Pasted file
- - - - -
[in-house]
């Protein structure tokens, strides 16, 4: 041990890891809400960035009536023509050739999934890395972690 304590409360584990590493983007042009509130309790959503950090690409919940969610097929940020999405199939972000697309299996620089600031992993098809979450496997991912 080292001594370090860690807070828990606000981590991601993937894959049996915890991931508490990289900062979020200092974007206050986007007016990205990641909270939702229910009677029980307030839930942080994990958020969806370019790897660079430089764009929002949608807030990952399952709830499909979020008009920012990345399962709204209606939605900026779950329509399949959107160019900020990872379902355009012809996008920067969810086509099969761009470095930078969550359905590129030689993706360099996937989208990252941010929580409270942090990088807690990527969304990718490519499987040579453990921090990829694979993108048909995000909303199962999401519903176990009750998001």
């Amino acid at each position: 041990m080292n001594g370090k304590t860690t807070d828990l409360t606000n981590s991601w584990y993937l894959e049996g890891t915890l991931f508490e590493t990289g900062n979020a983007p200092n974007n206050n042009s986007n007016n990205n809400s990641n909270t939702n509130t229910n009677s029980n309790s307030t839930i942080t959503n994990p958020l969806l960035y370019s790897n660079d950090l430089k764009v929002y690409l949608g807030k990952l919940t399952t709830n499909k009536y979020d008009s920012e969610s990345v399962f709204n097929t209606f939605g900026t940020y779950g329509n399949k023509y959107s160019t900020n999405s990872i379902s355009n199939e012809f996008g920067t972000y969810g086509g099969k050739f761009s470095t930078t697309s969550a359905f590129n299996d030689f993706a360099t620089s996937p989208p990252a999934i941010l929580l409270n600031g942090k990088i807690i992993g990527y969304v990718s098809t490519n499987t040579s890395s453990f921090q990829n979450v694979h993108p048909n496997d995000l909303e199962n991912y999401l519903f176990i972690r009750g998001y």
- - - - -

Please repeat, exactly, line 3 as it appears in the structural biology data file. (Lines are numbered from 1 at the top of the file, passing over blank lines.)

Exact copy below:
């Amino acid at each position: 041990m080292n001594g370090k304590t860690t807070d828990l409360t606000n981590s991601w584990y993937l894959e049996g890891t915890l991931f508490e590493t990289g900062n979020a983007p200092n974007n206050n042009s986007n007016n990205n809400s990641n909270t939702n509130t229910n009677s029980n309790s307030t839930i942080t959503n994990p958020l969806l960035y370019s790897n660079d950090l430089k764009v929002y690409l949608g807030k990952l919940t399952t709830n499909k009536y979020d008009s920012e969610s990345v399962f709204n097929t209606f939605g900026t940020y779950g329509n399949k023509y959107s160019t900020n999405s990872i379902s355009n199939e012809f996008g920067t972000y969810g086509g099969k050739f761009s470095t930078t697309s969550a359905f590129n299996d030689f993706a360099t620089s996937p989208p990252a999934i941010l929580l409270n600031g942090k990088i807690i992993g990527y969304v990718s098809t490519n499987t040579s890395s453990f921090q990829n979450v694979h993108p048909n496997d995000l909303e199962n991912y999401l519903f176990i972690r009750g998001y």